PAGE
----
Backing south-south cooperation: EAM Jaishankar's commitment in action
New York, September 24: In a thought-provoking address at a Ministerial Session titled ‘South Rising: Partnerships, Institutions and Ideas,’ India's External Affairs Minister, S. Jaishankar, made a significant observation about the persistence of "double standards" in today's world.
Speaking at the event hosted by the Observer Research Foundation, in collaboration with the Permanent Mission of India to the United Nations, United Nations India, and the Reliance Foundation, Jaishankar highlighted the reluctance of influential nations to embrace change and the concerning weaponization of historical influence.
Jaishankar pointed out that despite a growing global sentiment for change, those holding positions of influence, particularly in forums like the UN Security Council, are resisting transformation. He stressed that countries with economic dominance are exploiting their production capabilities, while those with institutional or historical influence are weaponizing their power. Despite their rhetoric, Jaishankar emphasized that the world is still plagued by double standards.
COVID-19, he noted, serves as a prime example of this dichotomy. However, Jaishankar expressed optimism that the global South would increasingly exert pressure on the international system to address these disparities. He recognized that it's not solely the global North that resists change; there are parts of the world that may not consider themselves part of the North but remain resistant to reform.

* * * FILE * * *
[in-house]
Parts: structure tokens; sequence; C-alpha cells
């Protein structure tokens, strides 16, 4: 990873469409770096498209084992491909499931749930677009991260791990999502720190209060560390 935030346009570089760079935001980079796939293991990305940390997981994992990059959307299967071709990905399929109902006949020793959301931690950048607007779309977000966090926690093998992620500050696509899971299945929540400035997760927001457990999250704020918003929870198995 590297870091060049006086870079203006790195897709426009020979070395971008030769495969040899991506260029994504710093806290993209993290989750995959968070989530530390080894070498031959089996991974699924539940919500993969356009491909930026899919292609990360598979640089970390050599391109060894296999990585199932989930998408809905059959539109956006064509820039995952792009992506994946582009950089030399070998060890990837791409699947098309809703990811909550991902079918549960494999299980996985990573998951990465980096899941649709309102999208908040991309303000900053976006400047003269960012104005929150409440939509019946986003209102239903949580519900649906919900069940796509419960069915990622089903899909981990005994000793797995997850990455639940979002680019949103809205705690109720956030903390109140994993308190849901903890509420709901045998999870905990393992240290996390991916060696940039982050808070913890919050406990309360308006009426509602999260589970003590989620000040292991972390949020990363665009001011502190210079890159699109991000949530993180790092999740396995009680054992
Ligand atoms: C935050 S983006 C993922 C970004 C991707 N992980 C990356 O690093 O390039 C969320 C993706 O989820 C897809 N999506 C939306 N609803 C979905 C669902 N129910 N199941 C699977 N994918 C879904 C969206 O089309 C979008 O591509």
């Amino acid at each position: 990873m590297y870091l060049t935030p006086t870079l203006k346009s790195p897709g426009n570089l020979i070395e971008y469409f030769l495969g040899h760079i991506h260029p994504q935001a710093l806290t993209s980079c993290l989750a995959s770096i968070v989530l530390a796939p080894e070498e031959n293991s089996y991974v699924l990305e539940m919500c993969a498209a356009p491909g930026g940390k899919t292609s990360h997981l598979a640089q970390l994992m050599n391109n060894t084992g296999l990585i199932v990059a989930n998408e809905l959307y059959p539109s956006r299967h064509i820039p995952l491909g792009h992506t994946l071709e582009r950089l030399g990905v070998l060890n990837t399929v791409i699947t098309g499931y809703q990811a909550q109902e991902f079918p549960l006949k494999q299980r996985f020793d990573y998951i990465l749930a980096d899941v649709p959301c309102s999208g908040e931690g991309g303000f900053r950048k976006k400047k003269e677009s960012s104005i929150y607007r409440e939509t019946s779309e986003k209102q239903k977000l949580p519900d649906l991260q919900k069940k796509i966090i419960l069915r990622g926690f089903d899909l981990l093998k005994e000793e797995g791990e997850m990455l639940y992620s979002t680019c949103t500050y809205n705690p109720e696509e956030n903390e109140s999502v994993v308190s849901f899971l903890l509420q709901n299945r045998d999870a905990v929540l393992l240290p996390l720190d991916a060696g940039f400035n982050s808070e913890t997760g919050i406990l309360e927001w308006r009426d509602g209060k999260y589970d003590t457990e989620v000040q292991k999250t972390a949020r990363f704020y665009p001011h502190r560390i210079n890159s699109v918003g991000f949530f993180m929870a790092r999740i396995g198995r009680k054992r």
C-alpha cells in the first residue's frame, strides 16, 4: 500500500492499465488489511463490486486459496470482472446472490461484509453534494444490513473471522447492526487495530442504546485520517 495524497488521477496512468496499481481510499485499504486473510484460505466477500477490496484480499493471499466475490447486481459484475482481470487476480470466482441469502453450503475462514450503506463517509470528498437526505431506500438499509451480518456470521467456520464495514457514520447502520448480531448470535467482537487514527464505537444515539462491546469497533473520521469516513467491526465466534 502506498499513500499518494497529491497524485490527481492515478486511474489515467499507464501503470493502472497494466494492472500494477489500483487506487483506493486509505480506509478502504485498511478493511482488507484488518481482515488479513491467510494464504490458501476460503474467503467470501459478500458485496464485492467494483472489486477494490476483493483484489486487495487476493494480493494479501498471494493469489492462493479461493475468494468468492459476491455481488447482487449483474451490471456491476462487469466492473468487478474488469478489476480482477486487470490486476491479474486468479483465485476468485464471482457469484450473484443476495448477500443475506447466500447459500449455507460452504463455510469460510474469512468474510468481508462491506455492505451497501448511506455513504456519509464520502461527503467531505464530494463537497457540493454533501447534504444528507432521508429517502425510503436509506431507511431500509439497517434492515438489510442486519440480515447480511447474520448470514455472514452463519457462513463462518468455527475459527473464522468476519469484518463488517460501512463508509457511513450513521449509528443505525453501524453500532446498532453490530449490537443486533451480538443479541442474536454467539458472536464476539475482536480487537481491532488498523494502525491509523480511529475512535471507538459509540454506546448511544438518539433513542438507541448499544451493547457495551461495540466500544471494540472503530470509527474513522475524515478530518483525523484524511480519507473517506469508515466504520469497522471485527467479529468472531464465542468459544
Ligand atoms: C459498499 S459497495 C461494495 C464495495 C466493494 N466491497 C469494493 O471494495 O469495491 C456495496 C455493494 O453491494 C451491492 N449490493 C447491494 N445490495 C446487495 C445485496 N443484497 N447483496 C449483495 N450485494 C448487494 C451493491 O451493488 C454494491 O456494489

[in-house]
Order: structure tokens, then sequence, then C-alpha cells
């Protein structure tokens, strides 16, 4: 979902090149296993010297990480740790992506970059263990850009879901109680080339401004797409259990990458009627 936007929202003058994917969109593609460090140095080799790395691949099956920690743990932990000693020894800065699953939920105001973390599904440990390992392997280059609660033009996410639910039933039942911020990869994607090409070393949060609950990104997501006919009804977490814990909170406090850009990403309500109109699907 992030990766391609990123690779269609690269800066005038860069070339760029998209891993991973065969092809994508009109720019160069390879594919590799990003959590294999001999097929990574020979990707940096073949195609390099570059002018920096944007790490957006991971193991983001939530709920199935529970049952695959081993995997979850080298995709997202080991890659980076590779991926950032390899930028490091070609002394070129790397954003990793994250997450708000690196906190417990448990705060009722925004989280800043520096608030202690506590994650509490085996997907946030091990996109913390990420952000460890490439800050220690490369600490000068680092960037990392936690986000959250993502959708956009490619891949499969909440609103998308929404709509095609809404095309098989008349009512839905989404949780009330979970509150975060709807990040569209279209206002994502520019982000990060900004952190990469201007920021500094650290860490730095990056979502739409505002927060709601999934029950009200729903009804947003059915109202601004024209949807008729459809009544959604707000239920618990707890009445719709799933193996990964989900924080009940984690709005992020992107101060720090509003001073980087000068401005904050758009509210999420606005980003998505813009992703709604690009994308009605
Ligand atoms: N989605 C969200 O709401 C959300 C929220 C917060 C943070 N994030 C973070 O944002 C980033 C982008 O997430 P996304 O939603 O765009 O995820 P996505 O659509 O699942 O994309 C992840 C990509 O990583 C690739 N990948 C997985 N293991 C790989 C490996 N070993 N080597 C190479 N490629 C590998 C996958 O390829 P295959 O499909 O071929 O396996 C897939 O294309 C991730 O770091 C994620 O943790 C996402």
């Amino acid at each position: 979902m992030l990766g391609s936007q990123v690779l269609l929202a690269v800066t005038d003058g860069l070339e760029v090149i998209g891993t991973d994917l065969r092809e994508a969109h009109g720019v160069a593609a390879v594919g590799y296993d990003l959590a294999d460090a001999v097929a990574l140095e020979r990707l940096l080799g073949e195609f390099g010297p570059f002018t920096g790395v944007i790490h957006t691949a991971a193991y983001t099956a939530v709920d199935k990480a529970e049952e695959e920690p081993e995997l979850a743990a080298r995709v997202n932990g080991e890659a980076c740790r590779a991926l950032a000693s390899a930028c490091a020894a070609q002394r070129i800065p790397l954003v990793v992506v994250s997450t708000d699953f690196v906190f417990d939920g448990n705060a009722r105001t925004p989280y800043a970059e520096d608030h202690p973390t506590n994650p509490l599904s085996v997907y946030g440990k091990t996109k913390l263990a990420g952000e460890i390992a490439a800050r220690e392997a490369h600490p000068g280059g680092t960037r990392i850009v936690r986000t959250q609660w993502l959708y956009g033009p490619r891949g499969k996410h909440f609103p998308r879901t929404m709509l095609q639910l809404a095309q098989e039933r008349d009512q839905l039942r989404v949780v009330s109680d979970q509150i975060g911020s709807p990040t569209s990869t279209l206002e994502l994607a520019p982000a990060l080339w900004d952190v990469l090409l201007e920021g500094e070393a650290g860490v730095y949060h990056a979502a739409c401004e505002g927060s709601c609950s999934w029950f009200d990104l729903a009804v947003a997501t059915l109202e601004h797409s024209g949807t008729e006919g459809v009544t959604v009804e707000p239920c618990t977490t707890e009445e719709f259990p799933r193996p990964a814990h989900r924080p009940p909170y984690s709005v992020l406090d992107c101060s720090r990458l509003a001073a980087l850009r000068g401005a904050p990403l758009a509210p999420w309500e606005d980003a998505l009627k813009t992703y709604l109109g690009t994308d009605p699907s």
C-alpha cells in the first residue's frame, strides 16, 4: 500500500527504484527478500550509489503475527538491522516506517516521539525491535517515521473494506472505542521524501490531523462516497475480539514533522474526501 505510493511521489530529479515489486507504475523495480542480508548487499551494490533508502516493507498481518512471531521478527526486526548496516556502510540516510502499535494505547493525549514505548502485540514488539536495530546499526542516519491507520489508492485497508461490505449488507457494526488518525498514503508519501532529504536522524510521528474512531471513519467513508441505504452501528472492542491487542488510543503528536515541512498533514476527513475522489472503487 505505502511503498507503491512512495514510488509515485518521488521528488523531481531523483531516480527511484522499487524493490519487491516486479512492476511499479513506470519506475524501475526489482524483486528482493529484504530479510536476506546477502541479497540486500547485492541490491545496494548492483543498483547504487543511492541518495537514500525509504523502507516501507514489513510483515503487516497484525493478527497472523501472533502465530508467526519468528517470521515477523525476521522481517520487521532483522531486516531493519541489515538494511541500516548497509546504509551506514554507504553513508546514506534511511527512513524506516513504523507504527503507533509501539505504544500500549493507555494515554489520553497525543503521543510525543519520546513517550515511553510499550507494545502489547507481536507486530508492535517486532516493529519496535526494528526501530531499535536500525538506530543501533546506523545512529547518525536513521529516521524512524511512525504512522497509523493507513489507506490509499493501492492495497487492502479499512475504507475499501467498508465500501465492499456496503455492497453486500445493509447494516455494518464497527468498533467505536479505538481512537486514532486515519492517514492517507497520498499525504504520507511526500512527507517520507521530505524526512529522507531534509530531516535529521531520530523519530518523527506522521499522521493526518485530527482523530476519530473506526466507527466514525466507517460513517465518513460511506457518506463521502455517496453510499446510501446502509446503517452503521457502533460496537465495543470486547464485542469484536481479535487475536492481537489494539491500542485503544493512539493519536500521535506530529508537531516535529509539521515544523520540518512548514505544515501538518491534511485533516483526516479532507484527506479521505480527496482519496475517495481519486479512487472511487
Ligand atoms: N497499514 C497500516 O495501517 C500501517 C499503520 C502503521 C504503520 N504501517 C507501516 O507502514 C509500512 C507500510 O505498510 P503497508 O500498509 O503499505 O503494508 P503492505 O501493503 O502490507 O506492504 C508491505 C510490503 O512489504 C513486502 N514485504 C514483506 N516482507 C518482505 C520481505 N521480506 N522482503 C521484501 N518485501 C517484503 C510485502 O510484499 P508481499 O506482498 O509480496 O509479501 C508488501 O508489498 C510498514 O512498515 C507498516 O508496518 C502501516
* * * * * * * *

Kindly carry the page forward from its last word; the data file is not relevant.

Jaishankar delved into the concept of cultural rebalancing, emphasizing the importance of recognizing and respecting the world's diversity, including its various cultures, traditions, music, literature, and ways of life. He cited an example from the recent G20 Summit in Delhi, where the global South's preference for millets over wheat was acknowledged.
Amidst laughter from the audience, Jaishankar remarked that many actions are taken in the name of the market, much like some are done in the name of freedom. He emphasized that respecting the heritage and traditions of others is a crucial aspect of the change that the global South aspires to see in the world.
The event also featured addresses from India's Permanent Representative to the United Nations, Ambassador Ruchira Kamboj, Reliance Foundation CEO Jagannatha Kumar, UN Resident Coordinator in India Shombi Sharp, and ORF President Samir Saran. The panel discussion included the Minister of Foreign Affairs of Portugal, Joao Gomes Cravinho, and the Minister of Foreign Affairs and Foreign Trade of Jamaica, Kamina Johnson Smith.
Jaishankar mentioned that, with a few months remaining in India's G20 Presidency before Brazil assumes the presidency in December 2023, efforts are underway to initiate reforms in international financial institutions. He responded to queries about being tough on Europe, stating that such a characterization was not accurate.
Highlighting critical global issues, Jaishankar listed debt, Sustainable Development Goal (SDG) resourcing, climate action resourcing, digital access, nutrition, and gender as major concerns. He noted that, due to the COVID-19 pandemic and the focus on issues like the Ukraine crisis, these crucial subjects had been sidelined in global discussions. To address this, Prime Minister Narendra Modi advocated for dialogue with countries not at the table, which led to the Voice of Global South Summit in 2023. Jaishankar emphasized that the summit gave India the empirical basis to highlight the concerns of 125 countries and the need for collective focus on these pressing issues.
- With inputs from agencies